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Charge-to mass ratio

  1. Jun 1, 2010 #1
    1. The problem statement, all variables and given/known data
    1.Sketch a diagram of the atom He3, using the appropriate quarks and leptons.

    2 The charge-to-mass ratio of the pion was determined in 1. The charge-to-mass ratio of the electron is 1.76 x 10^11 C/kg.
    a) Based on this info, predict which particle has a greater mass- the electron of the pion . Justify your answer by referring to the charge-to-mass ratio.
    b) Use the value of the elementary charge (e = 1.6 x 10^-19C) to calculate the mass of the pion in kg. Compare the mass of the pion to the mass of the electron.


    2. Relevant equations
    q = q/m x m




    3. The attempt at a solution
    1. No problems, just stated question to illustrate entire problem

    2a) I predict the He3 particle will have more mass- it consists of 2 protons, 1 neutron and 2 electrons

    2b) mass of electron = charge/ charge to mass ratio
    = (1.6 x 10^(-19) C)/(1.76 x 10^11 C/kg)
    = 9.09 x 10-31 kg
    It's the pion charge-to-mass ratio I'm having troubles with. Between the quarks and leptons- it is a neutral atom, therefore dividing the charge by the mass is 0
    I feel like I've been at this too long, and I'm missing a basic point here.
    Please help
     
    Last edited: Jun 1, 2010
  2. jcsd
  3. Jun 1, 2010 #2
    There is not enough information to formulate an intelligible reply.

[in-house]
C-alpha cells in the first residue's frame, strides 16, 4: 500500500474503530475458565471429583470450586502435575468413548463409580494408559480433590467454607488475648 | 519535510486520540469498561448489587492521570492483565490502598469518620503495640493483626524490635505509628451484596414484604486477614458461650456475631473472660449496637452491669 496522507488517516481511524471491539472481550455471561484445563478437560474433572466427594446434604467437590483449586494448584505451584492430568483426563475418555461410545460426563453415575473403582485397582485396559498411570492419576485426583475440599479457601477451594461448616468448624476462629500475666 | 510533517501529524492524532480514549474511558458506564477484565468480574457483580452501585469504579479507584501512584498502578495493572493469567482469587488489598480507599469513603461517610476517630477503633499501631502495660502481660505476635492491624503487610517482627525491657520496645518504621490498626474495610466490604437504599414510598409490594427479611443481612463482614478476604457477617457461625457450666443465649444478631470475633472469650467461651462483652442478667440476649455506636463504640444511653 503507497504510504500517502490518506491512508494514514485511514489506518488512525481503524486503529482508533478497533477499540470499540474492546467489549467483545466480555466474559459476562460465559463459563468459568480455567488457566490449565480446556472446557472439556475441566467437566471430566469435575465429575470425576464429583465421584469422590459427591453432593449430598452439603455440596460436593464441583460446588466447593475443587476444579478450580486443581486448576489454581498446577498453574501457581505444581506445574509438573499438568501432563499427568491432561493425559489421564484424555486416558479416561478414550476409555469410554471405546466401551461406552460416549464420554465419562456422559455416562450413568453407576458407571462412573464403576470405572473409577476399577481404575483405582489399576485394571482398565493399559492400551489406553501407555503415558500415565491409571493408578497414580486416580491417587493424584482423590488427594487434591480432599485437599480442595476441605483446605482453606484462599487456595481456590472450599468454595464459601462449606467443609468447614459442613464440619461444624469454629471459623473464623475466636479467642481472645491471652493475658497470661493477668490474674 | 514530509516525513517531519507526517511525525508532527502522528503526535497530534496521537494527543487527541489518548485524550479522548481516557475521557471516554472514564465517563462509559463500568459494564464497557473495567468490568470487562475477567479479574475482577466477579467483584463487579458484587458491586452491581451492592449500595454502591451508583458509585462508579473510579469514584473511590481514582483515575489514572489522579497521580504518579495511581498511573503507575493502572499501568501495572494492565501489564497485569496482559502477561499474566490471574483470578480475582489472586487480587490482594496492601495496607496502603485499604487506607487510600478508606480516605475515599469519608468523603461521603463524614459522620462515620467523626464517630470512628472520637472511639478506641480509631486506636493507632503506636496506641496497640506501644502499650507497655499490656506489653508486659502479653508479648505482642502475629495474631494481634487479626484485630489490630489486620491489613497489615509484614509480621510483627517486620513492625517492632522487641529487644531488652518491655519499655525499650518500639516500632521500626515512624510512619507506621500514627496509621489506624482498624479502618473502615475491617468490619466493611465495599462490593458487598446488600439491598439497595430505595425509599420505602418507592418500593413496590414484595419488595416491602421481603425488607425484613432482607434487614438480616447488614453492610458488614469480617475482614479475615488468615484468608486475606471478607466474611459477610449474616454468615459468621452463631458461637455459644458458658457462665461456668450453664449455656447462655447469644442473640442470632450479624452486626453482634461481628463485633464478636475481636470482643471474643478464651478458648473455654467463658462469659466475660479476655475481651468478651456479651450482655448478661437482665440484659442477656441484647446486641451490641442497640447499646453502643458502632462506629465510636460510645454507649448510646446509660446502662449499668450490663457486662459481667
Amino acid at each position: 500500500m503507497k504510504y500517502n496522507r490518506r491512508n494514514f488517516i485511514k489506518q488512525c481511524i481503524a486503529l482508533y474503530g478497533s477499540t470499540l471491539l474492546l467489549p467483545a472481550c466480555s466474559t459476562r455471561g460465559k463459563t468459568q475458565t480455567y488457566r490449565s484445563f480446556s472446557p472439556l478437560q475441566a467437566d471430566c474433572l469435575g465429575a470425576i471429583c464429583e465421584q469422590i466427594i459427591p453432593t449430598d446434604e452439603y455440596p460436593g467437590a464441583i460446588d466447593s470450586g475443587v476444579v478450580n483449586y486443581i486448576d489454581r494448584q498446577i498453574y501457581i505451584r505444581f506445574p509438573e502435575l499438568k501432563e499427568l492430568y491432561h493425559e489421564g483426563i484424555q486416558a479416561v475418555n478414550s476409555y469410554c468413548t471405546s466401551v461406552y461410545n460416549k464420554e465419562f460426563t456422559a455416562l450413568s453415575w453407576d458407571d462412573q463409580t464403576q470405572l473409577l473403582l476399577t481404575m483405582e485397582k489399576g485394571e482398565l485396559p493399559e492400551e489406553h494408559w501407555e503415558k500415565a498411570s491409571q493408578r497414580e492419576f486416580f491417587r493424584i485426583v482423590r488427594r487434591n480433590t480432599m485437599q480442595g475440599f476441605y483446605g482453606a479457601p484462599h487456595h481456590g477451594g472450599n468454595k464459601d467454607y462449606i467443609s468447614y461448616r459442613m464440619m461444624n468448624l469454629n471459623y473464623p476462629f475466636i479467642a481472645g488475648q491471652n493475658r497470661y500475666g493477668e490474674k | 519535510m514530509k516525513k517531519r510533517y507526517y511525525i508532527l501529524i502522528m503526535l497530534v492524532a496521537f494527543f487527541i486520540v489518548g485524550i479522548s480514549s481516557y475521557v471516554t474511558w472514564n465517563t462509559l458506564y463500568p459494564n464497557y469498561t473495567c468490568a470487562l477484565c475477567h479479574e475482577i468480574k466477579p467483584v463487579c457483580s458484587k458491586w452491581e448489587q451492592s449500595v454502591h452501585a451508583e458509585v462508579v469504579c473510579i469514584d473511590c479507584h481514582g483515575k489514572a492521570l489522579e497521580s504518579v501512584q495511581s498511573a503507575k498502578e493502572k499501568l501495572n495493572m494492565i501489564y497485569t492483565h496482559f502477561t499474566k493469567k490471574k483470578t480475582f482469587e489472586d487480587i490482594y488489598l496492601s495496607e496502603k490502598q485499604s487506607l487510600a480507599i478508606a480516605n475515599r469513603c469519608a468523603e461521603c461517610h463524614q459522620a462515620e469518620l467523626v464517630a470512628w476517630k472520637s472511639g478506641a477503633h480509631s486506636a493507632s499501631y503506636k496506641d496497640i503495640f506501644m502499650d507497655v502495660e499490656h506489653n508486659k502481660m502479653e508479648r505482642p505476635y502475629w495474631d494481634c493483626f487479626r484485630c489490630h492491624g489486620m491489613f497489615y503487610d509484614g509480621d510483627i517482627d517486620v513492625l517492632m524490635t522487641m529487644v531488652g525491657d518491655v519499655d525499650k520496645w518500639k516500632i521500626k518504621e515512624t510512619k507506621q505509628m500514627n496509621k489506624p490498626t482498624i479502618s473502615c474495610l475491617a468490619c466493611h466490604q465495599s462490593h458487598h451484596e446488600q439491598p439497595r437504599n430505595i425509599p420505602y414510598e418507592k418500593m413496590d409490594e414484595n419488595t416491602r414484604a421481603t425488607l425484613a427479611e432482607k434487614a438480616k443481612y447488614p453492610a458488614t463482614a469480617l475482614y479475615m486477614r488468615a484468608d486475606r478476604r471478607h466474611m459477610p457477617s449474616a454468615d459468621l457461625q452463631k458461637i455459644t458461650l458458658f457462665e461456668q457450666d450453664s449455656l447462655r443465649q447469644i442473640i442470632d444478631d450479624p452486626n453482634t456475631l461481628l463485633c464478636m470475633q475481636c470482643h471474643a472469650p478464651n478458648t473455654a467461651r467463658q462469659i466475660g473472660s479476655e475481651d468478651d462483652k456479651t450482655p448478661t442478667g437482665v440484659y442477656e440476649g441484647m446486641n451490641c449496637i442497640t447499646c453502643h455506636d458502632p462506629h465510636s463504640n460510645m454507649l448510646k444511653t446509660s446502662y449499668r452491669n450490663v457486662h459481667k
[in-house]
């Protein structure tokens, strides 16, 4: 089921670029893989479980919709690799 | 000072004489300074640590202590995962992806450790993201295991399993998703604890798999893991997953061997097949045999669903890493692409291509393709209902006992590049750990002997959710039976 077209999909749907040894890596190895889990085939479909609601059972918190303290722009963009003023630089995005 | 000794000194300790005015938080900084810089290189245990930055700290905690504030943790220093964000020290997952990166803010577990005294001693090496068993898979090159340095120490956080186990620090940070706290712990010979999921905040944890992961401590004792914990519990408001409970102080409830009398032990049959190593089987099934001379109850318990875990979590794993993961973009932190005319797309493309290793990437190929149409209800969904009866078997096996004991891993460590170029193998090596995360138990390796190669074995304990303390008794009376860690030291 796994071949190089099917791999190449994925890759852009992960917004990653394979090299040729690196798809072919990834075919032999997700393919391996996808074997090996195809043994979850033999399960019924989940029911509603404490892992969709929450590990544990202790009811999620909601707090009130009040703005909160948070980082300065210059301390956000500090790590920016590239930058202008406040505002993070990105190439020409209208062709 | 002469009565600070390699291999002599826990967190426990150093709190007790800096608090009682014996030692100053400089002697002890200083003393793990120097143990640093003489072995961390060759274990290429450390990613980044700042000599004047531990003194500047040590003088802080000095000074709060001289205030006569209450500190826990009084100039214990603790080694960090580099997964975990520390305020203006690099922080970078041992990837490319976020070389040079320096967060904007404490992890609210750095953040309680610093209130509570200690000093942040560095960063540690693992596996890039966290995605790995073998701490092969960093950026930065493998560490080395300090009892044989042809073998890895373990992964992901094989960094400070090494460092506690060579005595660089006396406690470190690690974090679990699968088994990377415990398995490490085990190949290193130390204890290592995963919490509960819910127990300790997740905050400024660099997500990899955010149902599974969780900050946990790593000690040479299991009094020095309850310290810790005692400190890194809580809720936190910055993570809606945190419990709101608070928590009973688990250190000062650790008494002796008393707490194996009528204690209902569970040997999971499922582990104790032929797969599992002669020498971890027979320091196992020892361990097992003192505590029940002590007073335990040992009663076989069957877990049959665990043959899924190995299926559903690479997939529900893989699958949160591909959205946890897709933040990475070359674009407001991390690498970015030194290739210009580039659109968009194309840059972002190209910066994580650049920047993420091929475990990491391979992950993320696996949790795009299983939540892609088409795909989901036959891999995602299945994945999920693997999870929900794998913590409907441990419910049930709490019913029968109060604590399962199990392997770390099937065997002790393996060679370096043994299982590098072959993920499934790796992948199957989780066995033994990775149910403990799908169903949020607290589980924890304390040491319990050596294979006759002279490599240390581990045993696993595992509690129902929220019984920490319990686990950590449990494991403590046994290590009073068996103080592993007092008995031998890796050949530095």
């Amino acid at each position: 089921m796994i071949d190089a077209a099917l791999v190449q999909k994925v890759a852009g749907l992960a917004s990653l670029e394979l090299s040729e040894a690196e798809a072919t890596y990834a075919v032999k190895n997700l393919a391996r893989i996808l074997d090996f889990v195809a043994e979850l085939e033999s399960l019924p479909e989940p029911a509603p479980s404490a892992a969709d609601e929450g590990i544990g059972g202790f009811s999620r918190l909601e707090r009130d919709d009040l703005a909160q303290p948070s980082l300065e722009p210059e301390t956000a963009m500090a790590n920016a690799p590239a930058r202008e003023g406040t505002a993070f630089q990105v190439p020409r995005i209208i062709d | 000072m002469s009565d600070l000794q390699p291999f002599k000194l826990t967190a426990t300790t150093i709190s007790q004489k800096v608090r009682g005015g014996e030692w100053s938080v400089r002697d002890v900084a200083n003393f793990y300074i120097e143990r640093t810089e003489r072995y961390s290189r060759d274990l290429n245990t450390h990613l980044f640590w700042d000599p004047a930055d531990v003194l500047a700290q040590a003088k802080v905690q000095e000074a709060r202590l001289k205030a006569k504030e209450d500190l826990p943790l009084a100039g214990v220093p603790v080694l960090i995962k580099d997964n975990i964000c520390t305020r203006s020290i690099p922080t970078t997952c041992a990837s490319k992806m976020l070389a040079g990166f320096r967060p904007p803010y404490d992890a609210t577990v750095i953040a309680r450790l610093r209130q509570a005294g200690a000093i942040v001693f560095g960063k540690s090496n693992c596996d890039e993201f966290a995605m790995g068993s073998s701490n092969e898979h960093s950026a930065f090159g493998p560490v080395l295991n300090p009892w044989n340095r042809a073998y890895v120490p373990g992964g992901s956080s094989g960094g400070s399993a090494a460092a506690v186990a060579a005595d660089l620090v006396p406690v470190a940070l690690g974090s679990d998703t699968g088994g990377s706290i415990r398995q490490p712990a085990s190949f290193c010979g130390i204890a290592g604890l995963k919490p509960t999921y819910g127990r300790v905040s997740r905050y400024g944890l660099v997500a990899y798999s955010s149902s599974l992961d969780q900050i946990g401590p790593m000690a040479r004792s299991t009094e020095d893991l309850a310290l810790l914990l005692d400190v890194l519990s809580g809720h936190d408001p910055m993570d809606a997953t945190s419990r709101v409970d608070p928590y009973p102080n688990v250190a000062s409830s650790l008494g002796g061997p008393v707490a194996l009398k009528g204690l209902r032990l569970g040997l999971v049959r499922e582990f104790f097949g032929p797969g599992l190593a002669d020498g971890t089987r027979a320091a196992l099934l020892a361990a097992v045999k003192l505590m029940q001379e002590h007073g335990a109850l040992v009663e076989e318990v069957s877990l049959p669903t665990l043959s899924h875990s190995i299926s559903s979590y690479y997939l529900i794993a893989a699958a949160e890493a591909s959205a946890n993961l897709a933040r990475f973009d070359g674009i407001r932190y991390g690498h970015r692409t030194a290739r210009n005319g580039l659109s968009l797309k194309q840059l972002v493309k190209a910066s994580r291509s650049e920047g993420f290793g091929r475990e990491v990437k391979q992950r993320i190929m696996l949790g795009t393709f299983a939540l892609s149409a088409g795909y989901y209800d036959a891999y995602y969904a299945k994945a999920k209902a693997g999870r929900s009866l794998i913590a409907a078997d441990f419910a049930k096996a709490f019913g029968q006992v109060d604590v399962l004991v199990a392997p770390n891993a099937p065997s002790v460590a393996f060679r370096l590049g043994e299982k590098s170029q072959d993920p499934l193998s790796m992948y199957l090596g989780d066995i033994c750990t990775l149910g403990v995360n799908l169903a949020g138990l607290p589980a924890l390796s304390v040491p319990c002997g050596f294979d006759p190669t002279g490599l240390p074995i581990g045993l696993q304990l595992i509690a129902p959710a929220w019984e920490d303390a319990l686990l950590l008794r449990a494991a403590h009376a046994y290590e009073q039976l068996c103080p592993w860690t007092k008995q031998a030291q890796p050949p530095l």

4. Jun 2, 2010 #3
    The Pion is not an atom, it is a meson.

    Pions can have ±1 elementary charge. That is the charge to mass ratio the question is referring to. This is something you should have, according to the question.
     
  5. Jun 2, 2010 #4
    So the pion is a meson of the He3 atom?
    Can't pions also have a 0 charge? +1, -1 or 0 charge?
    Thank you for your help.
     
  6. Jun 2, 2010 #5
    The charge-to-mass ratio was not provided. It was to be determined trhrough my sketch in #1. The sketch shows that the quarks and leptons cancel each other out to leave the meson with a 0 charge
     
  7. Jun 2, 2010 #6
    How does sketching a He3 atom provide you with data on a pion?

    Consider the following, there are three kinds of pions, [tex]\pi ^ 0, \pi ^{-}, \pi^{+}[/tex]
     
  8. Jun 2, 2010 #7
    I figured that since it helped me to see that the quarks and leptons cancel out each other, it shows a 0 charge. Since the ratio is q/m and q = 0 then the ratio = 0.
     
  9. Jun 2, 2010 #8
    How exactly is this equation supposed to help solve the problem?
     
  10. Jun 2, 2010 #9
    mass = charge/ charge to mass ratio
    is what I got from that equation, and I used this to help me determine the mass of the electron.
    I am supposed to compare the mass of pion to the mass of the electron, so I needed to determine the mass of the electron.
     
  11. Jun 2, 2010 #10
    This is my final question in my ILC course (other than my unit summary) before I prep for my final. I haven't NOT answered any questions yet, and I could really use some help to understand what I'm just not getting about this one.
    Any input would be helpful please.
    Thank you
     
  12. Jun 3, 2010 #11
    A Pion has very little in common with He3, is the problem.
     
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